As many of you know, blogging isn’t my only job. I also work in retail. The store I work for has relatively strict policies on how employees must present themselves at work. I have to wear a uniform at all times, I’m not allowed to dye my hair any ‘extreme’ colours, facial piercings are not allowed, and employees are not supposed to have visible tattoos.
It should come as no surprise to you that strict dress codes get up my nose. I don’t like being told what to wear. However, I do need to earn a bit of cash to pay for important things like bills and food, so I can suck it up and wear my darn uniform. In my mind, uniforms make sense: they send a message to the customer about which people in the shop actually work there, and often the garments that are required serve safety as well as aesthetic purposes.
While I can understand the utility of a uniform, I despise dress codes that exclude things like unnatural hair colours, piercings and tattoos.
It makes perfect sense to me why an employee should be required to wear closed-toed shoes, or have their hair tied back when working with food. These rules are in place to keep the employee safe, and to make sure that they do their job properly. I am yet to see an instance where a person’s tattoos have impaired their ability to carry out their duties. The fact that a person has hot-pink hair doesn’t make them less capable of performing well at their job than a person with mousy-brown hair. Body modification in all it’s forms has become extremely common, and there are all kinds of people who decorate themselves with body art. An armload of tattoos doesn’t mean that you’re outgoing; I know plenty of extremely shy women who are festooned with tatts. Similarly, having coloured hair doesn’t make you raucous or lewd. Some of the most polite, ambitious and well-educated people I know have some kind of body modification. They are the type of people that you’d employ in a heartbeat.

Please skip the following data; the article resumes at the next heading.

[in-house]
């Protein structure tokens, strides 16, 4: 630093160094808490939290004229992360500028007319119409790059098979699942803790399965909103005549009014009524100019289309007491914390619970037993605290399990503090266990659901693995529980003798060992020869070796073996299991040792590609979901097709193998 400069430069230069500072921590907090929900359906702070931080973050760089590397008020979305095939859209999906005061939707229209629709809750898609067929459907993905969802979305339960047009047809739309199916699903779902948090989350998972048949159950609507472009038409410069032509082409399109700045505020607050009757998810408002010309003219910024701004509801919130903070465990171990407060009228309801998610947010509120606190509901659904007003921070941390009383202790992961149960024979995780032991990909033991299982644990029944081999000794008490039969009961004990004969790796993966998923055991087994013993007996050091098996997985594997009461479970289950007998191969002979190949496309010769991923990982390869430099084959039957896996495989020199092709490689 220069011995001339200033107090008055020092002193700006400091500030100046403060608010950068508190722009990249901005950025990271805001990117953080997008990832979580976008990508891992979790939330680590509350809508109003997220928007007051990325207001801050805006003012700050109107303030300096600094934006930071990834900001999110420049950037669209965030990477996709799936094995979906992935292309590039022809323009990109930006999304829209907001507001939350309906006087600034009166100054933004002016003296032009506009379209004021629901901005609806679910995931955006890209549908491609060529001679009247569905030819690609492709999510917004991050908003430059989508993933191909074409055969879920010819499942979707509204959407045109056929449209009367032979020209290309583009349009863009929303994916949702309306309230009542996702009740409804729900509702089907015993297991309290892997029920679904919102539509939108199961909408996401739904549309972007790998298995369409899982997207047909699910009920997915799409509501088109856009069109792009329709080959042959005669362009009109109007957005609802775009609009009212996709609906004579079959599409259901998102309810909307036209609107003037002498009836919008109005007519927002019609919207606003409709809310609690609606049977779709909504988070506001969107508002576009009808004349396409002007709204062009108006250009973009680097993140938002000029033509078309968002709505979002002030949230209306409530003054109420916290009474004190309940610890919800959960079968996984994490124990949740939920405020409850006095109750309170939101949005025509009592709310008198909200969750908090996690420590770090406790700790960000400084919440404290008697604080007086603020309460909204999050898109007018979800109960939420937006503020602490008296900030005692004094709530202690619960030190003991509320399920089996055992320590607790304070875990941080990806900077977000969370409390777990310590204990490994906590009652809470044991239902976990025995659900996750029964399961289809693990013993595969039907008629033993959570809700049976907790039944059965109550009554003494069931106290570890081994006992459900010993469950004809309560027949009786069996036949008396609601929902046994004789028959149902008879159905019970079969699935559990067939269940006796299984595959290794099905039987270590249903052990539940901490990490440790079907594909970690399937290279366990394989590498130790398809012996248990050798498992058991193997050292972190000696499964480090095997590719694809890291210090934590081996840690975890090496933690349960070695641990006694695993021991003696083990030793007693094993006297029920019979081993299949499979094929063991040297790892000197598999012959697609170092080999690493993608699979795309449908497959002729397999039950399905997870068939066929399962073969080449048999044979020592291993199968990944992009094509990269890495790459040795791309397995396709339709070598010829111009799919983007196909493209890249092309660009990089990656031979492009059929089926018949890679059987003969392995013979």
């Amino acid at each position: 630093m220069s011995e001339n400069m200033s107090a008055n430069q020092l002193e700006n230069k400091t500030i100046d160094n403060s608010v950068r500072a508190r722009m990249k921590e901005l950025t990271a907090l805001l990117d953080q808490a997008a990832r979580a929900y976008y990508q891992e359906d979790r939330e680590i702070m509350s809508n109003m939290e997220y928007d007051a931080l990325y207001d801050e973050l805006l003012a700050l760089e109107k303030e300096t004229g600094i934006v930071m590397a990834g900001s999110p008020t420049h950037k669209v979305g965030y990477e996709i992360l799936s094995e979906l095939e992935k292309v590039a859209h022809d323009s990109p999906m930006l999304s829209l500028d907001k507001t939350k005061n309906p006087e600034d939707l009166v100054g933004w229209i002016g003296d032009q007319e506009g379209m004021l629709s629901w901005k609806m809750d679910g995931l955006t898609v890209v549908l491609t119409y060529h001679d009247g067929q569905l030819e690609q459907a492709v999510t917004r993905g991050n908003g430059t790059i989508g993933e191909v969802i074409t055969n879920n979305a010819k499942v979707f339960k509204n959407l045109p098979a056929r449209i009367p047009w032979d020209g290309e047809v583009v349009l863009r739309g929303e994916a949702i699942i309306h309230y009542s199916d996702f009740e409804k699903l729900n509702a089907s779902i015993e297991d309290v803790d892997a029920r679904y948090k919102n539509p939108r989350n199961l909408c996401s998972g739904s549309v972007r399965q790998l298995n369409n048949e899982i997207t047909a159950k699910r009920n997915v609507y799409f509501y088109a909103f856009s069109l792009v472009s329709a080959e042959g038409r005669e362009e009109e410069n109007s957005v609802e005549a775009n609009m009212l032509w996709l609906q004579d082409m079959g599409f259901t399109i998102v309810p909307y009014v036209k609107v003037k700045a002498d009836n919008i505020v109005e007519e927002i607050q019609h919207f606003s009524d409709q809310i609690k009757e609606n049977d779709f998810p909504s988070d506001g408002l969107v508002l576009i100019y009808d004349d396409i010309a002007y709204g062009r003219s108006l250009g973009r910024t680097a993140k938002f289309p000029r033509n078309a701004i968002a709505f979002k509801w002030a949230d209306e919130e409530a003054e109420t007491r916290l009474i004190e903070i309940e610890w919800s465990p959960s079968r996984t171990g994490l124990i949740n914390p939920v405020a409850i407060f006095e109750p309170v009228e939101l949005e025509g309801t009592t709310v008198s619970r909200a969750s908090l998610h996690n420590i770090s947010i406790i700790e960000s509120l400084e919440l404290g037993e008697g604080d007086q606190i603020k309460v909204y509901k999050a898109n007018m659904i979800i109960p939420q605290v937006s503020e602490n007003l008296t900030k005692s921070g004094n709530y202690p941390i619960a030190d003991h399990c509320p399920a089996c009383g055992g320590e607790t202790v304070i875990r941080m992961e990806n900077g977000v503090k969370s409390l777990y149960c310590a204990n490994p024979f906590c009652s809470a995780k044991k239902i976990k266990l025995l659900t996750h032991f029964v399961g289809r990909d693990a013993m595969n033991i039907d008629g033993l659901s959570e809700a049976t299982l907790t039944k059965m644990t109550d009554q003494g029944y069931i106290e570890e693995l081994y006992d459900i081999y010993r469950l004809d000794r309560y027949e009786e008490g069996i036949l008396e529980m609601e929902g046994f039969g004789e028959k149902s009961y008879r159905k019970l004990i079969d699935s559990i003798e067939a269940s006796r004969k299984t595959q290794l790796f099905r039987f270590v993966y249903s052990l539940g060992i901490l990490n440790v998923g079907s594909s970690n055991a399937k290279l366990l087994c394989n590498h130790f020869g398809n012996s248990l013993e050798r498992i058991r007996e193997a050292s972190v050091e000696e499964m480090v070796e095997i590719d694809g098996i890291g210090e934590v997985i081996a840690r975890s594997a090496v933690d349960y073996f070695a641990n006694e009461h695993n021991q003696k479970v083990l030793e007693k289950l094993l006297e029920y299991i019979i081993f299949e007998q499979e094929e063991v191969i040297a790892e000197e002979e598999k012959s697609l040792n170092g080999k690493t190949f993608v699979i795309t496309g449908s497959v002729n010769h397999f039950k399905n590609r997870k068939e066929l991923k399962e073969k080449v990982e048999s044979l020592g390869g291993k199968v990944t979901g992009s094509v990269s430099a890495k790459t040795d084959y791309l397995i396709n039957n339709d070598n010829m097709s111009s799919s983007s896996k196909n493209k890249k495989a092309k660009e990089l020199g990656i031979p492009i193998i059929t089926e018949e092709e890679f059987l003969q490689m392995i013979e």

So why is it that employees continue to discriminate against people with tattoos, coloured hair or body piercings? I had one employer tell me that it ‘makes the customers uncomfortable’. Apparently, a lot of customers have a problem being served by a person with a tattoo, even if that person does an awesome job. So, isn’t refusing to hire a person with tattoos simply pandering to that prejudice? To me, that’s like saying, “Oh, we have a lot of customers who are racist, so we won’t hire anyone with a foreign accent”. By allowing that prejudice to inform the decisions you make, you’re sending the message that it’s O.K to behave like a bigot.
And why is it that some body modifications are alright, but not others? For example, why isn’t there a company policy banning employees who are positively orange from over-tanning? Why can a woman with bleached-blonde hair come to work without being hassled, but the woman with blue hair can’t? Is it because they’re more mainstream? Why are these things O.K, but tattoos and piercings are still frowned upon in the workplace?
In a lot of cases, the way we present ourselves is a form of self-expression. A person might get a tattoo because it represents something that is significant to them, or they might dye their hair their favourite colour because it makes them smile. The way we decorate our bodies says something about who we are, and by saying “you can’t come to work dressed like that’, what employers are really saying is “we don’t want someone like you working here”. That’s never a nice thing to hear.
I think that employers need to re-evaluate the message that they’re sending with their employee presentation codes. By refusing to allow people with certain body modifications to enter employment, they’re discriminating against these people. They’re making an assumption, based on the way a person looks, that they’re not right for that job. And in many cases, that assumption will be totally wrong. Refusing to employ people that look a certain way is perpetuating the cycle of prejudice against people who are different from the norm. I think we need to start paying more attention to the person behind the tattoos, and focusing less on knee-jerk judgements based on the way a person looks.
Do you think that workplaces should have strict dress codes? Have you even been refused a job because of the way you looked?
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